Driver bailed in hit-and-run

The South African national arrested in connection with the fatal accident last weekend was granted conditional bail when he appeared in Summary Court on Wednesday afternoon.

Ronald Edward Addinall, 24, was charged with driving dangerously having regard to the manner of driving, thereby causing the death of David Ian Ross, 26.

The Crown’s case, set out by Crown Counsel Scott Wilson, is that Mr Ross was knocked down by a truck driven by Addinall around 1.45am on 5 November.

The incident occurred in the vicinity of South Church Street and Memorial Avenue.

The defendant is further charged with leaving the scene of an accident and failing to report an accident.

Defence Attorney Ben Tonner told Magistrate Margaret Ramsay-Hale that, as far as Addinall was concerned, he did drive Friday night but he did not hit anybody.

Mr. Wilson advised the court that there was damage to the left side of the vehicle and to the windscreen.

When the defendant’s brother asked him about the damage on Saturday morning, Addinall said he thought the vehicle may have been vandalised when it was parked outside the licensed premises where he had been drinking.

The defendant did not inform police of the vandalism, Mr. Wilson noted.

He also told the court that the forensic testing of the vehicle was not yet concluded, but the evidence even at this stage was quite strong. He therefore objected to bail on the basis that Addinall was a ‘clear flight risk’.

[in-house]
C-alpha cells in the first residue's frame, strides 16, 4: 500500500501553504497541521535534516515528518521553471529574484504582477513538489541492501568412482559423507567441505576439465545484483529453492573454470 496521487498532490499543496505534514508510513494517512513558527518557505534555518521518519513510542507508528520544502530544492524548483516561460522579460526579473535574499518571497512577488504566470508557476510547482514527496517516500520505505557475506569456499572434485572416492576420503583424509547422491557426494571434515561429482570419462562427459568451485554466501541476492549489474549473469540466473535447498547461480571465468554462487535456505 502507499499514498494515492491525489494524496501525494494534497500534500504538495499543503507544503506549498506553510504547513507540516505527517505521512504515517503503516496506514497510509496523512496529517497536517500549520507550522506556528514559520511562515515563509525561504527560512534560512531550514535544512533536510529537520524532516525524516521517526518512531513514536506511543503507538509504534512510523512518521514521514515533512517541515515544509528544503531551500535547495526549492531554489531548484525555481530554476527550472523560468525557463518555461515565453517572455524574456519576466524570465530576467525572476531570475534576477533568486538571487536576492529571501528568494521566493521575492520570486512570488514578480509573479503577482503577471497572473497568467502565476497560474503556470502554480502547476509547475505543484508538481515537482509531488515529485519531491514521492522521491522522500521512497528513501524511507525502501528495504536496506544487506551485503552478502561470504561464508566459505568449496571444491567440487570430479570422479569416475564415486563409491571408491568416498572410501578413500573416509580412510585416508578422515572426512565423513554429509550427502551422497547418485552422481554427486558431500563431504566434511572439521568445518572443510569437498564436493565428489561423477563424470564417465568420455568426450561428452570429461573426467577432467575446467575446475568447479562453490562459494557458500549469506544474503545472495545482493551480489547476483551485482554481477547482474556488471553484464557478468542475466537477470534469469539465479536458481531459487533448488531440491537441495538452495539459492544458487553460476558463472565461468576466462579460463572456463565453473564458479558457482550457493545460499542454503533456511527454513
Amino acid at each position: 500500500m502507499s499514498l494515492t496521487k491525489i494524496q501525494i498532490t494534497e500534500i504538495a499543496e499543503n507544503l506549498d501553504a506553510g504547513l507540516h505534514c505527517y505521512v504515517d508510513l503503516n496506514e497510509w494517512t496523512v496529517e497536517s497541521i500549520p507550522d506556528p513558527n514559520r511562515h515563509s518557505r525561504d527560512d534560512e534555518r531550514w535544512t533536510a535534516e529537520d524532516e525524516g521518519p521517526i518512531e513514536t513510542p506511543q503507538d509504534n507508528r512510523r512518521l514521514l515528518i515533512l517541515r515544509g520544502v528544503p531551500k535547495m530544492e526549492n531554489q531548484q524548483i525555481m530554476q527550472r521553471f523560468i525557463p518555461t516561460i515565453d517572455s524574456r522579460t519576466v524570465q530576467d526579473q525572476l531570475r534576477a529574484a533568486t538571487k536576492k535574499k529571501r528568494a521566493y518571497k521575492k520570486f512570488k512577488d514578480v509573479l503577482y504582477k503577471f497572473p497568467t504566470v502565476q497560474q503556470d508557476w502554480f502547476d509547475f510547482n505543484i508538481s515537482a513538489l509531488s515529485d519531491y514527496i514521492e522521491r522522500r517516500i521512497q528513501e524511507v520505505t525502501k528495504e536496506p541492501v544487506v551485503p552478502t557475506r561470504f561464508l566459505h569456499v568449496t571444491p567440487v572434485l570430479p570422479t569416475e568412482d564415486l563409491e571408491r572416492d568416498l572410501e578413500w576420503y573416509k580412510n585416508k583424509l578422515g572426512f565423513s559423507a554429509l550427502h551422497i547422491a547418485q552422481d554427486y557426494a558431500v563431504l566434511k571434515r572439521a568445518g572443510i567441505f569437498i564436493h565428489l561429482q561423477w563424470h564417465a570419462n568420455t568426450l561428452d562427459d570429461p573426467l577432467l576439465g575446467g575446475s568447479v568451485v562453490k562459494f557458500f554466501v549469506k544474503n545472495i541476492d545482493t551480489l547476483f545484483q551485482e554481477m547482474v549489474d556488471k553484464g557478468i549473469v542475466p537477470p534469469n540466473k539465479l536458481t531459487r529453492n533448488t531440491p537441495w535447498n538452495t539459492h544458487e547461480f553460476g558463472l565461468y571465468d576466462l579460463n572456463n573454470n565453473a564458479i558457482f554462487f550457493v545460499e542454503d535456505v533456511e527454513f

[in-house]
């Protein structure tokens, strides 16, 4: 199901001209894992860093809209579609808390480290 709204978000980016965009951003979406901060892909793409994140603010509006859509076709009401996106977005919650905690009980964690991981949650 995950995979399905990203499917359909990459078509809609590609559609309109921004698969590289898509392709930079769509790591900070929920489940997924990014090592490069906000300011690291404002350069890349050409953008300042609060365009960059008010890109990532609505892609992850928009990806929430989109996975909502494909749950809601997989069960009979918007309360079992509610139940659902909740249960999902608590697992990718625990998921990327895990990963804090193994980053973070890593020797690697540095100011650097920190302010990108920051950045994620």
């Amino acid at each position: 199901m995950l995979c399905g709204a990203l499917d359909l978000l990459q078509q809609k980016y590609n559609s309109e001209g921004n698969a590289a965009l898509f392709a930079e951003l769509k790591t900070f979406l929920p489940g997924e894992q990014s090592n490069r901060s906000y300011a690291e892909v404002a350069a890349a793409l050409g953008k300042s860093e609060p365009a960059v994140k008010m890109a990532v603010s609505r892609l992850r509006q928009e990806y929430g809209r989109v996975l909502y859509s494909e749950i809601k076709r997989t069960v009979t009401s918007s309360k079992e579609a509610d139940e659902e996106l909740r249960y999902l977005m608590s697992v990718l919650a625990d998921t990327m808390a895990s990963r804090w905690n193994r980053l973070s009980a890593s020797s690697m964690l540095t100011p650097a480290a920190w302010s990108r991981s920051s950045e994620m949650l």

Mr. Tonner observed that this seemed to be a case that would turn on forensic evidence and would take time, so the defendant should not have to remain in custody meanwhile.

He argued that Addinall was not a flight risk because his job was not his only tie to the island: he had been here for six years, had married here and had his brother here.

The attorney pointed out that the police officer in the case was content to have bail offered with conditions. Addinall had made no effort to flee; when arrested on Sunday, he was home cooking.

Mr. Bonner said the defendant’s stepfather was willing to assist with a cash bond. But with the present situation in South Africa, there was a limit to how much money a person could get out of the country is a given year. A cash bond of $10,000 would be available, but not immediately.

The magistrate said she had to make a distinction between a national of South Africa and a national of other countries that are easier to get to. She hoped the element of flight risk would be addressed by the surrender of passport and all other documents of identification.

She set bail with conditions to include a cash bond of $10,000. But a father might be prepared to put up the money and forfeit it, she commented, so she also required two local sureties in the sum of $10,000 each.

Mr. Wilson asked for conditions to include a curfew. He said there was no evidence Addinall was intoxicated, but by his own admission he had been drinking.

He also asked that Addinall report daily to police and not be allowed to drive. The defendant lived close enough to work that he could walk or bicycle, Mr. Wilson said.

The magistrate added conditions to include no driving, no drinking in licensed premises, reporting to police four times per week. Because his job requires him to work as late as 11pm, his curfew was set for midnight. He is not to approach the airport or attempt to leave the jurisdiction.

The matter was set for mention again on 23 November.

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